Valentine’s Day arrives along with the school’s annual Talentine Show. The tech crew has worked tirelessly to decorate the set and the school for the Apollo 11 theme, and Sherm and Bridge have special plans of their own. Dressed in Bridge’s tech crew shirt and signature cat ears, Em takes the stage after the last act and delivers her performance to an awed crowd. Bridge is overjoyed and realizes her purpose in life is to love and care for her friends. Sherm and Bridge share their affection for each other as best friends but decide to postpone pursuing their romantic feelings. Sherm’s grandfather returns home briefly to see him, and with Bridge’s encouragement, Sherm decides to send the letters. Two years in the future, Sherm and Bridge share their first kiss.

Interwoven into Bridge’s story is an account of an unnamed high school narrator who decides to skip school on Valentine’s Day to avoid a difficult situation at school. The narrator, Tab’s older sister, Celeste, spends the day roaming the park, remembering the carefree days of childhood with her best friends Vinny and Zoe. As they grew up, Vinny began to change, and when Celeste gained a new friend in Gina, Vinny’s friendship turned toxic.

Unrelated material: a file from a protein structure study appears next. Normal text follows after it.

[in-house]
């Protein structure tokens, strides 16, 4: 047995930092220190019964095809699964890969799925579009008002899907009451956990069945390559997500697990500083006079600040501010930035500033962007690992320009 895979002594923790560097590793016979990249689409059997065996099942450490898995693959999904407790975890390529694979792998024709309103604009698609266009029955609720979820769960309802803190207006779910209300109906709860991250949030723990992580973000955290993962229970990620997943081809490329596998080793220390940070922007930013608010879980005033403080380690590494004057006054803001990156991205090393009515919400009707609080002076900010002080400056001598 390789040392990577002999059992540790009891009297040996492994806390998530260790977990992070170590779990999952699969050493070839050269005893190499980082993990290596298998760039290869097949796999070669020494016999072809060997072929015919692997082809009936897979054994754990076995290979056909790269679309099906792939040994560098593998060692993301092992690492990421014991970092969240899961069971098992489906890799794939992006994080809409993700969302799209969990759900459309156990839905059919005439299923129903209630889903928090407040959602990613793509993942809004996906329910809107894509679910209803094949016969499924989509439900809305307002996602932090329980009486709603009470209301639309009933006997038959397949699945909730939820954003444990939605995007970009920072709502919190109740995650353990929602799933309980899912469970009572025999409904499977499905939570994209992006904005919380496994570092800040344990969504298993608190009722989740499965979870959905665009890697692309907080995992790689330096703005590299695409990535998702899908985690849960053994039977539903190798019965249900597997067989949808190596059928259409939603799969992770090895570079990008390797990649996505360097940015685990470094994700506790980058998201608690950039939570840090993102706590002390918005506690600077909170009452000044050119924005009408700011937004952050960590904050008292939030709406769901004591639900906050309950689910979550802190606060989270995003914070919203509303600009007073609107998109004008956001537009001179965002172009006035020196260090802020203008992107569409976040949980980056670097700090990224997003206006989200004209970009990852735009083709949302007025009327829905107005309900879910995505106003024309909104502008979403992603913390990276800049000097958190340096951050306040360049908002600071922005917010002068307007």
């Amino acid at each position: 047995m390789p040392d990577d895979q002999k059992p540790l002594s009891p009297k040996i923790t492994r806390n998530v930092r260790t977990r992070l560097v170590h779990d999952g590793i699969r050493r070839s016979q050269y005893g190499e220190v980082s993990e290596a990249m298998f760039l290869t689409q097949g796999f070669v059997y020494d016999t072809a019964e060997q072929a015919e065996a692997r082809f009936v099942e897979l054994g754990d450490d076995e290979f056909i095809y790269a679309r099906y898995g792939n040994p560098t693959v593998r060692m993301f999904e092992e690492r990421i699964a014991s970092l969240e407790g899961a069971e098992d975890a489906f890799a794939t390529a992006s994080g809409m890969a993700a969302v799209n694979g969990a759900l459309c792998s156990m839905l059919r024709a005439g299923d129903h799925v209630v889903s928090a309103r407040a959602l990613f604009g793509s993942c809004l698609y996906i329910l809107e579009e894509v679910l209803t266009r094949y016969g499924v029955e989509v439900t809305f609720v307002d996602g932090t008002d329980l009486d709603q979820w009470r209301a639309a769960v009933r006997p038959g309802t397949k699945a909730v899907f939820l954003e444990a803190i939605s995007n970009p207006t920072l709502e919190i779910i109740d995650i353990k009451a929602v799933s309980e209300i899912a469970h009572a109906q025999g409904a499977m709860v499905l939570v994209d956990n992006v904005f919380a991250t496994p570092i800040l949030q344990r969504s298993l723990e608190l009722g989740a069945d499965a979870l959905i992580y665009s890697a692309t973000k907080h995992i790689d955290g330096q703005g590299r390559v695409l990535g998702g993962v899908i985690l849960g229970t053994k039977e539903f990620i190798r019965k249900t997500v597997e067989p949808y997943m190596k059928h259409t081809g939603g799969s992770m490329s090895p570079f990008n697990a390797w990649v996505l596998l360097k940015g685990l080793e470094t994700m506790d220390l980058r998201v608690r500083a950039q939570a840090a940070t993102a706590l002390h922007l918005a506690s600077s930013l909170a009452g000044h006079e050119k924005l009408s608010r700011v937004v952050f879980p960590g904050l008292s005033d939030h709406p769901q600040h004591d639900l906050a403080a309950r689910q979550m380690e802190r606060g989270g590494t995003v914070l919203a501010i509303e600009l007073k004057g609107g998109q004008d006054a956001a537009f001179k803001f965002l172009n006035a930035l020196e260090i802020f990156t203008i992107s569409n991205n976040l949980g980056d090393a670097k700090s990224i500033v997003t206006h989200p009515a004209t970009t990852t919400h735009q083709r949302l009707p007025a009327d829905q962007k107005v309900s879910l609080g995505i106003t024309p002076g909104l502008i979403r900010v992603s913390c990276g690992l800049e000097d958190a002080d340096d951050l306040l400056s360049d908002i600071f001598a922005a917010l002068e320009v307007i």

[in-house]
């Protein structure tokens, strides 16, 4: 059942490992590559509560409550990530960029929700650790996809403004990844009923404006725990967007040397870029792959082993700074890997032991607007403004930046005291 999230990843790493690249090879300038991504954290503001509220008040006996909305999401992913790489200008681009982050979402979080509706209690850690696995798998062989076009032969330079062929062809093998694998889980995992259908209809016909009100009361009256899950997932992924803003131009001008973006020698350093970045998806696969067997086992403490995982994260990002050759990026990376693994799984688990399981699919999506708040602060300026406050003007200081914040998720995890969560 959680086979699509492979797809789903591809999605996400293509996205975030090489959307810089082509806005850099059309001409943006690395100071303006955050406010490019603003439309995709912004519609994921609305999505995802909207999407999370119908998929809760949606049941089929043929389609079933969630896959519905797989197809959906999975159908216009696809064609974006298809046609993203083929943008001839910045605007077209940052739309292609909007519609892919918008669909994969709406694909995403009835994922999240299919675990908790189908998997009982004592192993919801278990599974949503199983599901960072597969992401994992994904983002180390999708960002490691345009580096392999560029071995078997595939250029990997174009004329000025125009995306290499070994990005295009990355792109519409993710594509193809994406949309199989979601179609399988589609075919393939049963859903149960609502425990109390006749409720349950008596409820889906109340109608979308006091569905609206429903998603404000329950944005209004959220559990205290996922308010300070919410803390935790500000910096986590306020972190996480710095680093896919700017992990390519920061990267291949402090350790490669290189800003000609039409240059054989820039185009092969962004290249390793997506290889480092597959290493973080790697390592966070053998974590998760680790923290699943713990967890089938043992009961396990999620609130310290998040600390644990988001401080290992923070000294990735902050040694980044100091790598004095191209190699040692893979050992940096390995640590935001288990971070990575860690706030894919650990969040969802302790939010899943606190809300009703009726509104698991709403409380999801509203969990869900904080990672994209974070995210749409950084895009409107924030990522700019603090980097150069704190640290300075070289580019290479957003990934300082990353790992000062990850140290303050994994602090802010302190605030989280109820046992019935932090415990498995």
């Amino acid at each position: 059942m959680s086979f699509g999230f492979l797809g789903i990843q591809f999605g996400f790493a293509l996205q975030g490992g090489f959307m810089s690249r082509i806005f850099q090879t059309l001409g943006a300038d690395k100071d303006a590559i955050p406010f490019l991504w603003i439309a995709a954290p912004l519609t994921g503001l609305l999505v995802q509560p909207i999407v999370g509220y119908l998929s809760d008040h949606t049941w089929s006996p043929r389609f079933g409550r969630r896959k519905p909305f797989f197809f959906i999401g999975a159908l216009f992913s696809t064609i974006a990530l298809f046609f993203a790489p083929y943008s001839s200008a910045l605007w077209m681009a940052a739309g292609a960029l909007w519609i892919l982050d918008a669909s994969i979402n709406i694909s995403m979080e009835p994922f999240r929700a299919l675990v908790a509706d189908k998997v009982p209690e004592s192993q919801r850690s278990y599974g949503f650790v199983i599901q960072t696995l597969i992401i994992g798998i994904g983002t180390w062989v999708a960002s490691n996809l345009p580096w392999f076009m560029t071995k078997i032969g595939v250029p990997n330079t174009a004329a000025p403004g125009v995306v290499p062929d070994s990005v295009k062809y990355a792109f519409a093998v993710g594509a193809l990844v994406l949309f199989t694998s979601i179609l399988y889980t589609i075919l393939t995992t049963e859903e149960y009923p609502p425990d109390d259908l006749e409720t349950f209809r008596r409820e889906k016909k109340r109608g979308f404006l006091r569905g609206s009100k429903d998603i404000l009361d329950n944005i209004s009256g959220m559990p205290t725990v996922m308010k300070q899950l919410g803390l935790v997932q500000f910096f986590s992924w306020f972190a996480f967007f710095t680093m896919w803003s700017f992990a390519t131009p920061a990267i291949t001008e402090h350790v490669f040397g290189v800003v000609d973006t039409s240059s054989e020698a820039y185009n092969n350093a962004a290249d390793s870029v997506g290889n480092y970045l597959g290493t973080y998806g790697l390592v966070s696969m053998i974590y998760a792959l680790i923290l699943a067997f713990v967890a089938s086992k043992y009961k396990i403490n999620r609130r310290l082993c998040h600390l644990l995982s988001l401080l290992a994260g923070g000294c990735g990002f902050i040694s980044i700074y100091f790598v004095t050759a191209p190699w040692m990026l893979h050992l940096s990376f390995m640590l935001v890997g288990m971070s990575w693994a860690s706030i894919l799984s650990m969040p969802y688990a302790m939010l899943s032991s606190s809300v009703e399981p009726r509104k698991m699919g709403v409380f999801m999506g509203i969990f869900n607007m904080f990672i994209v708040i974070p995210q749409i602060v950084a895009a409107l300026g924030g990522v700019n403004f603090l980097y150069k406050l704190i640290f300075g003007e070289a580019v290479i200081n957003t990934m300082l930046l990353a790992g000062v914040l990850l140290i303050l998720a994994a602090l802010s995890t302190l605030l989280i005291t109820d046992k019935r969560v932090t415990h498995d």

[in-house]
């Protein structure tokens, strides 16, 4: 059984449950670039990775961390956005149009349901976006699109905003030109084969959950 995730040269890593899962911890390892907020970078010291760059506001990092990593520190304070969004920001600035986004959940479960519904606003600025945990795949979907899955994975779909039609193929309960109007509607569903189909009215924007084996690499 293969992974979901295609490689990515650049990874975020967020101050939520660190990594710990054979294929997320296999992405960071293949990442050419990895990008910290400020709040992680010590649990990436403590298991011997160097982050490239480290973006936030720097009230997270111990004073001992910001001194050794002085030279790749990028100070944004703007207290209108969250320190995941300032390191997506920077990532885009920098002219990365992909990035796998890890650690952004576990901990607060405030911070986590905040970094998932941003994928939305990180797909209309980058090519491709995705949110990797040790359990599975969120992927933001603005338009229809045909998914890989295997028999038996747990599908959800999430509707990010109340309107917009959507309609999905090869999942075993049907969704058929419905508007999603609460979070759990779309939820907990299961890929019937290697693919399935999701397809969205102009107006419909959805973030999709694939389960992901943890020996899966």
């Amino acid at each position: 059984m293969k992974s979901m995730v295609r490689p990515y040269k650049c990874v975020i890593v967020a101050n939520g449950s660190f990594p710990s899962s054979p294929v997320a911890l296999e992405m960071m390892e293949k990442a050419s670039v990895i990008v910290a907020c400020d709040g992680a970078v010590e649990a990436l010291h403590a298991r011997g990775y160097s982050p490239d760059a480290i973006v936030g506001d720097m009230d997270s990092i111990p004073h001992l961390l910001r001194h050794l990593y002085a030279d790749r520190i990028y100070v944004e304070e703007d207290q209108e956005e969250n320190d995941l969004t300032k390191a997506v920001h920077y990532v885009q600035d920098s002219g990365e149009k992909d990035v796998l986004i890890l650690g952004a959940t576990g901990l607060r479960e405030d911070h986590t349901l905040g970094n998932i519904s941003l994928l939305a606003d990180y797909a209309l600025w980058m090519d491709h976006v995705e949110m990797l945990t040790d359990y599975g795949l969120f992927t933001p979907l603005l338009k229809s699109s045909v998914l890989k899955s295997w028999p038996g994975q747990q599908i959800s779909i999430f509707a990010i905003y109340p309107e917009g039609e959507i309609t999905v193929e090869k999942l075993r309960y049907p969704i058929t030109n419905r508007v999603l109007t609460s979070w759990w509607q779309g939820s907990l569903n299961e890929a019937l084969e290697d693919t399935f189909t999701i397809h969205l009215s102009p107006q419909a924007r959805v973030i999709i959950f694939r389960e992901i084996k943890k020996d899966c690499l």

In the present, Celeste returns home and hides in the closet as a neighbor answers the worried calls from her mother and comes to check the apartment. She escapes back out onto the lonely streets of New York and wanders into the Bean Bar where she meets Adrienne, the cashier. Despite worrying about Celeste’s safety, Adrienne is kind to her and gives her free food. Spending the day alone helps Celeste realize that just as Vinny changed, so did she, and she must deal with the consequences of her bad decisions. Celeste remembers when it all went wrong: Gina confided in Celeste that she was in love with her best friend, Marco. Attempting to repair her relationship with Vinny, Celeste told Gina’s secret, and Vinny plotted to embarrass Gina with the annual Valentine’s Day flower delivery. Presently, Celeste leaves the Bean Bar resolved to fix her mistakes. After attending the middle school talent show and assuring her parents that she is safe, Celeste buys a rose and goes to Gina’s apartment to apologize, and the friends reconcile.